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Markus PineyroMarkus Pineyro is oomi Digital Kitchen’s Co-founder, a dedicated entrepreneur and visionary leader with 18 years of experience in the restaurant industry. His journey began with the founding of Dallas-based Urban Taco in 2007, showcasing his entrepreneurial spirit. In 2020, Markus ventured into the world of digital innovation by co-founding oomi Digital Kitchen, a delivery-only kitchen that leverages technology to provide efficient and contactless dining experiences.

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Here’s a Glimpse of What You’ll Hear:

  • Markus Pineyro reflects on the founding of Urban Taco in 2007 and how it became his most well-known brand
  • The role the pandemic played in the 2020 launch of oomi Digital Kitchen and its delivery-only kitchen concept
  • How customer feedback helped shape oomi’s diverse menu, featuring brands like Love Bowls, Clucky’s, and Hot Lips
  • What are some differences between operating a digital kitchen and a traditional brick-and-mortar restaurant?
  • Markus discusses the daily dining patterns of most consumers
  • How technology like Empower Delivery influenced oomi’s growth and operation
  • The future of oomi — new brands and more

In this episode…

Restaurants are always looking for ways to improve their process and keep their menu fresh. What often-unappreciated data can be used to both improve day-to-day performance and lead to new menu ideas or even new restaurant brands?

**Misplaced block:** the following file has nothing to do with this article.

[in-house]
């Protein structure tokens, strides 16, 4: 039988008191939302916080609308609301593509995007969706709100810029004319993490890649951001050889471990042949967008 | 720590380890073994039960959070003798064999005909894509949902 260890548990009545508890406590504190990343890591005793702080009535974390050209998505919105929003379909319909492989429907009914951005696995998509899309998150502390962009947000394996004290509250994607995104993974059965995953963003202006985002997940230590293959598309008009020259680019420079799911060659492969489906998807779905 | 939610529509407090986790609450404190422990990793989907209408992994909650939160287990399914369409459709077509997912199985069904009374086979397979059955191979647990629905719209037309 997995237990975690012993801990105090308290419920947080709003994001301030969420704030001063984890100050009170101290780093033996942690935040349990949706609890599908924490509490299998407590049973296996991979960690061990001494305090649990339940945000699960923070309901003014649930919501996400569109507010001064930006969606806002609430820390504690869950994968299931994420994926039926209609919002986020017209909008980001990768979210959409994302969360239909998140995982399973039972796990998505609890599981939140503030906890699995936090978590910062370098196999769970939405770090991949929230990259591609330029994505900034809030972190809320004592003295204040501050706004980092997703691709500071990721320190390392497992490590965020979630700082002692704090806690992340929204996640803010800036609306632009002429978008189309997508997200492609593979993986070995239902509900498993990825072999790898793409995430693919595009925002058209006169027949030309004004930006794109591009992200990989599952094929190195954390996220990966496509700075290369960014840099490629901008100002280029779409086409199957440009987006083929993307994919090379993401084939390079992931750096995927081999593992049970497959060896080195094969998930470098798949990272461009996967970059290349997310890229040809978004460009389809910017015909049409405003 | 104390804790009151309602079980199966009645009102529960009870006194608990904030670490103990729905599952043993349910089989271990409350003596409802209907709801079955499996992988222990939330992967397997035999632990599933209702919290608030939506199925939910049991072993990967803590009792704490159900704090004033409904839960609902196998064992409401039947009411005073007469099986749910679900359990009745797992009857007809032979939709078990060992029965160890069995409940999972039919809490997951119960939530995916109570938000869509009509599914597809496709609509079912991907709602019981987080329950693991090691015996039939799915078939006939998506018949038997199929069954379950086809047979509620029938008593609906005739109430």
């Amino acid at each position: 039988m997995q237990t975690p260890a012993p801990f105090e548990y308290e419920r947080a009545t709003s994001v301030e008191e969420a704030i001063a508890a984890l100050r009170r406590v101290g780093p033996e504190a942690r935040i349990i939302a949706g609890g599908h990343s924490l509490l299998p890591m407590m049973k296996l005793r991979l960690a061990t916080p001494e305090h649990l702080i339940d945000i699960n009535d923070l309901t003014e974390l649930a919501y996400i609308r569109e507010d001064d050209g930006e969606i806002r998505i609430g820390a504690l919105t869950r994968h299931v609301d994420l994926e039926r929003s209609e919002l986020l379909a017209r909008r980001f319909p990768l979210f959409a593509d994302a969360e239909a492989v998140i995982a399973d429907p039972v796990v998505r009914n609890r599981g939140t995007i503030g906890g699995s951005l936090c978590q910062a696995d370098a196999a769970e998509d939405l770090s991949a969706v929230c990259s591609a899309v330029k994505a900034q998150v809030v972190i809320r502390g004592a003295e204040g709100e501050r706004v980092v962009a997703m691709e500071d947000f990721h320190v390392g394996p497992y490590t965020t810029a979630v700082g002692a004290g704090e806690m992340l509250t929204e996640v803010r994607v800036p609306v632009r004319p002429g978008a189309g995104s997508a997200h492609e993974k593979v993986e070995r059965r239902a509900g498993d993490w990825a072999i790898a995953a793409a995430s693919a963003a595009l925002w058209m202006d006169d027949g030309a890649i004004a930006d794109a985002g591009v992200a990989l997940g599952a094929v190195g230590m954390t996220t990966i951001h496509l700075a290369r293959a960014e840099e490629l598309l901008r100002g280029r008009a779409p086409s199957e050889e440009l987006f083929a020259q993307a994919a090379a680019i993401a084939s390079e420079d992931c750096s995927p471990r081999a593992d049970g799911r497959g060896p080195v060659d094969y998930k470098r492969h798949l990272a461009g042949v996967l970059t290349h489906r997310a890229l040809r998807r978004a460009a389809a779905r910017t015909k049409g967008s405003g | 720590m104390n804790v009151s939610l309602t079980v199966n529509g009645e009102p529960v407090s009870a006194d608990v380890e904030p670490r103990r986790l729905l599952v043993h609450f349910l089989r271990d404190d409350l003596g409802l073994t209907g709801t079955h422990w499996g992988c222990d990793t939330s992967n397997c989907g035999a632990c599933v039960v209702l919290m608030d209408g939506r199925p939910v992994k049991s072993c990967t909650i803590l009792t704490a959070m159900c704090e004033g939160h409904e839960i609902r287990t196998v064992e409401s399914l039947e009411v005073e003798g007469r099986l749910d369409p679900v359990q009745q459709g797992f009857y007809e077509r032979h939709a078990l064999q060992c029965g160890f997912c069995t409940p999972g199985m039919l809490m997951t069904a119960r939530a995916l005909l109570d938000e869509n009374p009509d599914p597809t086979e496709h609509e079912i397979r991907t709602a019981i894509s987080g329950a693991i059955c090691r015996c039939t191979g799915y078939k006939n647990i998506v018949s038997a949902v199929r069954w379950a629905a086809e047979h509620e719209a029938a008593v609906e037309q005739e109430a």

According to oomi Co-founder Markus Pineyro, customer feedback is of paramount importance to his brand’s success. From personal interactions during food pickups to leveraging transaction data for targeted follow-ups, the strategy addresses positive and negative feedback alike. Markus emphasizes a hands-on troubleshooting process to identify and resolve issues, and he highlights the significance of turning dissatisfied customers into loyal patrons. Moreover, oomi actively listens to its customer base, whose feedback helps shape the brand’s offerings and innovations, exemplified by the creation of popular concepts like Love Bowls, Clucky’s, and Hot Lips through customer polls and order analysis. 

On this episode of the Top Business Leaders Show, Markus Pineyro, Co-founder of oomi Digital Kitchen, joins Rise25’s Chad Franzen to discuss his restaurant journey, oomi’s unique approach as a delivery-only kitchen, its diverse menu crafted from customer feedback, and how to address negative reviews.

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Episode Transcript

Intro 0:04

Welcome to the Top Business Leaders show powered by Rise25 Media. We feature top founders, executives and business leaders from all over the world

Chad Franzen 0:20